Clinical Needs and Current Standards for Operating Room Air
Liljeblad, Teija-Kaisa (2006)
VTT - Technical Research Centre of Finland
Julkaisun pysyvä osoite on
Liljeblad T., (2006). Clinical Needs and Current Standards for Operating Room Air. Wirtanen G., Salo S. (Eds.)., 37th R3-Nordic Contamination Control Symposium., VTT - Technical Research Centre of Finland. URN:ISBN:951-38-6304-2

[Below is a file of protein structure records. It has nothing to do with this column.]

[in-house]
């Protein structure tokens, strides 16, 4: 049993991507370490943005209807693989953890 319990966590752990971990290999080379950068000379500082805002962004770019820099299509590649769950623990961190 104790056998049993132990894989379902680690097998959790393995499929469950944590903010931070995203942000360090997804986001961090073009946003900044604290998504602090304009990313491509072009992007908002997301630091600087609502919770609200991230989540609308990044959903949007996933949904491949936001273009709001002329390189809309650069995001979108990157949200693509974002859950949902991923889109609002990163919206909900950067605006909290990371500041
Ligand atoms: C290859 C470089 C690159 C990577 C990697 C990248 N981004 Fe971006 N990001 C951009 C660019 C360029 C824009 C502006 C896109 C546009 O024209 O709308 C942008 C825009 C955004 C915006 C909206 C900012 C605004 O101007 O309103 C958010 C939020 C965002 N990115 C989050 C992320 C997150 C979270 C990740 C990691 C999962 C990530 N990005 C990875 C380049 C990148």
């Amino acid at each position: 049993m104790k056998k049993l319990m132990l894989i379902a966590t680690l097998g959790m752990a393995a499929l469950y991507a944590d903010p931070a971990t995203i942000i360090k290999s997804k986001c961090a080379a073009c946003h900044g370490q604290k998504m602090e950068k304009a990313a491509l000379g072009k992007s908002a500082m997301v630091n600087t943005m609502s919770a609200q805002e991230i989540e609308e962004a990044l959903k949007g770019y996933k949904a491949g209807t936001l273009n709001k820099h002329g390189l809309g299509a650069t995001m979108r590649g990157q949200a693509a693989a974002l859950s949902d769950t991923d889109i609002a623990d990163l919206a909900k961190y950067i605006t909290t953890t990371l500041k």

The purpose of this presentation is to introduce some of the current Finnish and international standards for operating room air and critically discuss their implications to aseptic practices aiming to minimize particle dispersion during operation. The criteria for aseptic practice recommendations were created by method of critical incidences by analyzing 18 h of videotaped material including whole time particle count by laser-sampler (VTT, Tampere) in laminar flow paediatric operating rooms. The inductive analysis of the data was divided into three sections 1) the preparations for the operation, 2) the creation of the sterile field, 3) the maintenance of the sterile field. The research findings brought one section more: 4) the discharge of the sterile field. Less incidences causing particle dispersion were found during creation of sterile field than other sections. During the maintenance of the sterile field, the causes of dispersion were 1) handling the items in the sterile field, 2) invasive and 3) non-invasive interventions during the operation and 4) the action of non-scrubbed persons around the sterile field. The amount of particles varied in operations during the discharge of operation. The incidences were tested also by rotated explorative factor analysis (FA) with Maximum Likehood Method aiming to decrease the number to critical ones. FA strengthened the result of inductive analysis, decreasing 21 incidents to 9 critical ones. The detailed recommendations were reasoned by international evidence. This piece of research will be used in different clinical contexts to test a conceptual model of clinical aseptic practices to be used in perioperative education, research and clinical quality development.